PHOTOGRAPH BY KAMBOU SIA, AFP/GETTY
Published May 19, 2014
Deep-sea trawling may have "devastating consequences" for marine life, suggests a study of a Mediterranean sea canyon. (Related: "Clear Cutting the Seafloor.")
Trawling—dragging nets behind boats to catch fish—dates back to the 1300s. But with coastal fisheries' stock increasingly depleted, industrial trawlers have traveled farther out on the world's continental shelves, with ships now trawling below 650-foot depths (200 meters).
What happens when those nets are dragged along the deep-sea floor, where they disrupt slow-growing sea life? Nothing good, says the new Proceedings of the National Academy of Sciences report led by Antonio Pusceddu of Italy's Polytechnic University of Marche, in Ancona.
The study compared trawled areas with pristine portions of a Mediterranean sea canyon off the Spanish coast, about 25 miles (40 kilometers) long and 7,220 feet (2,200 meters) deep.
The researchers found trawled canyon sediments contained 52 percent less organic matter than the undisturbed seafloor. There were 80 percent fewer sea worms in the trawled region as well. And there was only half as much diversity of species in the trawled seafloor. (Related: "Trawlers Destroying Deep-Sea Reefs, Scientists Say.")
"Ultimately, intensive and chronic bottom trawling," the authors say, will "transform large portions of the continental slope into faunal deserts and highly degraded seascapes."
Follow Dan Vergano on Twitter.
I've been hearing about this and I saw documentaries decrying the practice a decade ago. Lots of talk and nothing changes. It's like the tusk hunting, only Nations are doing it to the oceans.
What makes me especially angry about this brutality against ocean habitat is that we knew about it a long, long time ago! Even had evidence!
I watched a PBS special *years* ago - maybe as long as 15 years - that documented this kind of devastation. Since then, the relevant "power corp technology" has only become more grand! The PBS special had before/after film of ocean floor. I think a groper was featured as a engaging 'character', giving audience a place to focus empathy --- and that's important, given our psychology!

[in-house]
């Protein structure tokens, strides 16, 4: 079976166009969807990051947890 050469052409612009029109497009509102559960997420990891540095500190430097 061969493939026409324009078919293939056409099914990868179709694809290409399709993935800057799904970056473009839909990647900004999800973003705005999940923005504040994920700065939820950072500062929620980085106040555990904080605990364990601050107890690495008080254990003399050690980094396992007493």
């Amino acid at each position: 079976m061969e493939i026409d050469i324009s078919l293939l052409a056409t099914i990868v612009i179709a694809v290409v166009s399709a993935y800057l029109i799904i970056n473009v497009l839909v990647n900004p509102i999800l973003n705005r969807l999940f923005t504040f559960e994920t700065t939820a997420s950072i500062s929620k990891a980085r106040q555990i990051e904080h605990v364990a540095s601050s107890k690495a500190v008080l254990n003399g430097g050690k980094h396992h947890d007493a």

I also get angry on behalf of fishermen, families, and villages represented by those in the photo - whose 'crime' is nothing at all compared to 'factory fishing' ships. My anger on this theme brings Somalian piracy into focus - industrial fishing by large corporate owned ships was decimating Somalian 'family sized' fishing operations for years. Appeal was made to the UN, etc, etc - to no avail. When piracy first began to appear, 'modern world-owning nations' took absolutely no responsibility, (not to mention 'modern world-owning nations' also inserting themselves unhelpfully into Somalian politics 'back when'.) Instead, the 'comfortable of the world' were encouraged to cheer massive wealthy-nation power brought against the pirates. (I'm not approving the piracy - but - development of desperate action by Somali fisherpeople could easily have been predicted if "the industrial world" had actually cared!
As I post this a line from Shakespeare pops to mind - a line that lays out of my attention for years at a time, but after this post will stick around for awhile: "You blocks, you stones, you worse than senseless things"!
(Could be aptly directed at large industrial oceanic fishing, could fit "modern world-owning national leaders", ... could be fairly directed many places these days!)
"We" are the whole world and all its life - inextricably intertangled and interdependent. ... grr ... blocks and stones .. grr...
Deep sea or not, drag nets damage ocean ecosystems. We've lost entire coral shelves to drag netting, as well as put many species on or near the endangered limit. One could even make the case that shallow water drag nets are worse due to the amount of species that can live in a coral reef.
I agree. Nat Geo is quite late to this party. I've been sea food free for about 5 years because of this.
Feed the World
National Geographic explores how we can feed the growing population without overwhelming the planet in our food series.
Latest Photo Galleries
Mars sports a weird crater, a young star gleams in its own reflection, and a new island continues a fiery growth spurt.
Summer’s almost gone, but beaches are forever.